China’s south-eastern Hunan province is a dramatic jigsaw puzzle of precipitous sandstone peaks, deeply incised river valleys and fog-shrouded rice paddy fields. Mountains cover more than 80% of the area, leaving many isolated hillside hamlets to develop independently of one another. It was here, hidden amongst the rocky slopes and rural river villages where Nüshu was born: the only writing system in the world created and used exclusively by women.
Meaning “women’s script” in Chinese, Nüshu rose to prominence in the 19th Century in Hunan’s Jiangyong County to give the ethnic Han, Yao and Miao women who live here a freedom of expression not often found in many communities of the time. Some experts believe the female-only language dates to the Song dynasty (960-1279) or even the Shang Dynasty more than 3,000 years ago. The script was passed down from peasant mothers to their daughters and practiced among sisters and friends in feudal-society China during a time when women, whose feet were often bound, were denied educational opportunities.
Many of these women were illiterate, and to learn Nüshu, they would simply practise copying the script as they saw it. Over time, Nüshu gave rise to a distinct female culture that still exists today.
It was only learned of by the outside world in the 1980s
Remarkably, for hundreds or possibly even thousands of years, this unspoken script remained unknown outside of Jiangyong, and it was only learned of by the outside world in the 1980s.
Today, 16 years after the last known fluent native “speaker” of this ancient code passed away, this little-known written language is experiencing something of a rebirth. The centrepiece of its revival is in the tiny village of Puwei, which is surrounded by the Xiao river and only accessible via a small suspension bridge.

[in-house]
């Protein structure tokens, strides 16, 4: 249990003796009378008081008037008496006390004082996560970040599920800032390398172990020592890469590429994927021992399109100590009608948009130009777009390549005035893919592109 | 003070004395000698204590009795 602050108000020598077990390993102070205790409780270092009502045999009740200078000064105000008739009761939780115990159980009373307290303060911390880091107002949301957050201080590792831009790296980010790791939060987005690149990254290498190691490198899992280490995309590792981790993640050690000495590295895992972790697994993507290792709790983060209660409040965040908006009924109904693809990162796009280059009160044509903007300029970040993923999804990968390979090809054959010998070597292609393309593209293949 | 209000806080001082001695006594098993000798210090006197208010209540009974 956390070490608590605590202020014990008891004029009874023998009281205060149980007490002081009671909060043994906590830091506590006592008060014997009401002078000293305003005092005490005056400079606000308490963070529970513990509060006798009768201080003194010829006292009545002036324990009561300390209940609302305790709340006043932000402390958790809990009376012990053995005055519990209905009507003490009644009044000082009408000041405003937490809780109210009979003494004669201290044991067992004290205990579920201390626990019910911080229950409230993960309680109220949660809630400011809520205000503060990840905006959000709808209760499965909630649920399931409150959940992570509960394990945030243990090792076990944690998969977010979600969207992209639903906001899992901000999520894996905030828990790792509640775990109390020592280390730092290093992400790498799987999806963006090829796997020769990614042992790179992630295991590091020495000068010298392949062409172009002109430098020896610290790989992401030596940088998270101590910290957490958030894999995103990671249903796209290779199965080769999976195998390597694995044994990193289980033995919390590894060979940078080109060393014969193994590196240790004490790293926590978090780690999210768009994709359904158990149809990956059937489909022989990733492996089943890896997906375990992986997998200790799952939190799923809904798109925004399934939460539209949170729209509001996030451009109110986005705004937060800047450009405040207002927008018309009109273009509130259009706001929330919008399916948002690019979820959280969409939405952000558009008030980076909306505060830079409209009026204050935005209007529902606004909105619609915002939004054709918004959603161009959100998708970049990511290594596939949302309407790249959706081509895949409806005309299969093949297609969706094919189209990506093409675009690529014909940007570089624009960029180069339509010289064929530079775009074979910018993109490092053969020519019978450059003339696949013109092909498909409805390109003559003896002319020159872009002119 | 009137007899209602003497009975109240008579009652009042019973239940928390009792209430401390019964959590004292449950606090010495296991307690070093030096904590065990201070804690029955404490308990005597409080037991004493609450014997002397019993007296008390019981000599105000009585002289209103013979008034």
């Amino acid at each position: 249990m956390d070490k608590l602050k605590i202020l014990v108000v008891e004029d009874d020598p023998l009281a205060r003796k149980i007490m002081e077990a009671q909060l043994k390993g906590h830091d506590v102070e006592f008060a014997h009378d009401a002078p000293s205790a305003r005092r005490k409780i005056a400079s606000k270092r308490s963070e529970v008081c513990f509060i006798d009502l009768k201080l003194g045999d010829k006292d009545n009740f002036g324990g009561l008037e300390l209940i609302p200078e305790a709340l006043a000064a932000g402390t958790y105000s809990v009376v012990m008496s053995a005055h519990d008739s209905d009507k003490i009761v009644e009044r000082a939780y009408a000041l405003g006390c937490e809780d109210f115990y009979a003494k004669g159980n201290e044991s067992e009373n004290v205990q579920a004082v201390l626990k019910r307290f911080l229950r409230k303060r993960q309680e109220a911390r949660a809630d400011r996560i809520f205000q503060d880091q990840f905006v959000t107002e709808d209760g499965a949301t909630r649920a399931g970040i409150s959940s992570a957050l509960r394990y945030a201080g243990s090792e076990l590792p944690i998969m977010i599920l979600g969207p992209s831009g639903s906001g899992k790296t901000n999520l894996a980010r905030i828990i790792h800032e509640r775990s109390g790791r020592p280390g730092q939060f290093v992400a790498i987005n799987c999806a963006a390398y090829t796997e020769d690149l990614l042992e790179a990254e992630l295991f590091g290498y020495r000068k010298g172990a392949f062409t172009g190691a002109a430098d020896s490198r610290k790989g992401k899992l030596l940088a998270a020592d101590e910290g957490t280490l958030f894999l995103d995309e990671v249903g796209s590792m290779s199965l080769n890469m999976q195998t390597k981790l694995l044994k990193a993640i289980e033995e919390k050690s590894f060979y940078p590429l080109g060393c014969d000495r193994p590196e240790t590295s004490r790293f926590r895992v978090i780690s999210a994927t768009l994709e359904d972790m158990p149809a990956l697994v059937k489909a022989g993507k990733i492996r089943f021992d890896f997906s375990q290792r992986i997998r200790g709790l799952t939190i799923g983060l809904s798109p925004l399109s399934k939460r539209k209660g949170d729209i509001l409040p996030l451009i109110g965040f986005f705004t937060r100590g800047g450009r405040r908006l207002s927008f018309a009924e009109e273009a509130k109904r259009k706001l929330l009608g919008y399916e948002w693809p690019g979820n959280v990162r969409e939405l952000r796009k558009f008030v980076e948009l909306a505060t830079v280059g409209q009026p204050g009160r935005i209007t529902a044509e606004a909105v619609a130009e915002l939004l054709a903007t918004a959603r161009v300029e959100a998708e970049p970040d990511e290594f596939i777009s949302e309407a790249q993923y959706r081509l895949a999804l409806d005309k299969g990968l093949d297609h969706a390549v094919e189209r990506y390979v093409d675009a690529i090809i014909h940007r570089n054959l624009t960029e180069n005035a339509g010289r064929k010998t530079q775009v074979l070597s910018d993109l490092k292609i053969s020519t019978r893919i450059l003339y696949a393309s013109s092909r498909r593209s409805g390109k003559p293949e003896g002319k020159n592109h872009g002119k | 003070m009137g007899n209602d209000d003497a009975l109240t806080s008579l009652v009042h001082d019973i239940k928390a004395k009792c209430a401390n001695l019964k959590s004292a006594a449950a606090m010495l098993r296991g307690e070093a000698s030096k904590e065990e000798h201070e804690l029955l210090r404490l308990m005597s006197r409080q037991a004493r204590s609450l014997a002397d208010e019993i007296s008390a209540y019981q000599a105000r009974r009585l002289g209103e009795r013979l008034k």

According to Puwei resident Xin Hu, Nüshu was once widely spoken in the four townships and 18 villages closest to Puwei. After experts found three Nüshu writers in the 200-person village in the 1980s, Puwei became the focal point for Nüshu research. In 2006, the script was listed as a National Intangible Cultural Heritage by the State Council of China, and a year later, a museum was built on Puwei Island, where Xin began working as one of seven interpreters or “inheritors” of the language, learning to read, write, sing and embroider Nüshu.
Each symbol represents a syllable and was written using sharpened bamboo sticks
Nüshu is a phonetic script read right to left that represents an amalgamation of four local dialects spoken across rural Jiangyong. Each symbol represents a syllable and was written using sharpened bamboo sticks and makeshift ink from the burnt remains left in a wok. Influenced by Chinese characters, its style is traditionally more elongated with curved, threadlike strokes sloping diagonally downwards and was sometimes referred to as “mosquito writing” by locals because of its spindly appearance.
Nüshu provided a way for women to cope with domestic and social hardships and helped to maintain bonds with friends in different villages. Convivial words of friendship and happiness were embroidered in Nüshu on handkerchiefs, headscarves, fans or cotton belts and exchanged. Though Nüshu wasn’t spoken, women at social gatherings sang and chanted songs or poems that varied from nursery rhymes to birthday tributes to personal regrets or marriage complaints using Nüshu phrases and expressions. Older women often composed autobiographical songs to tell their female friends about their miserable experiences or to promote morality and teach other women how to be good wives through chastity, piety and respect.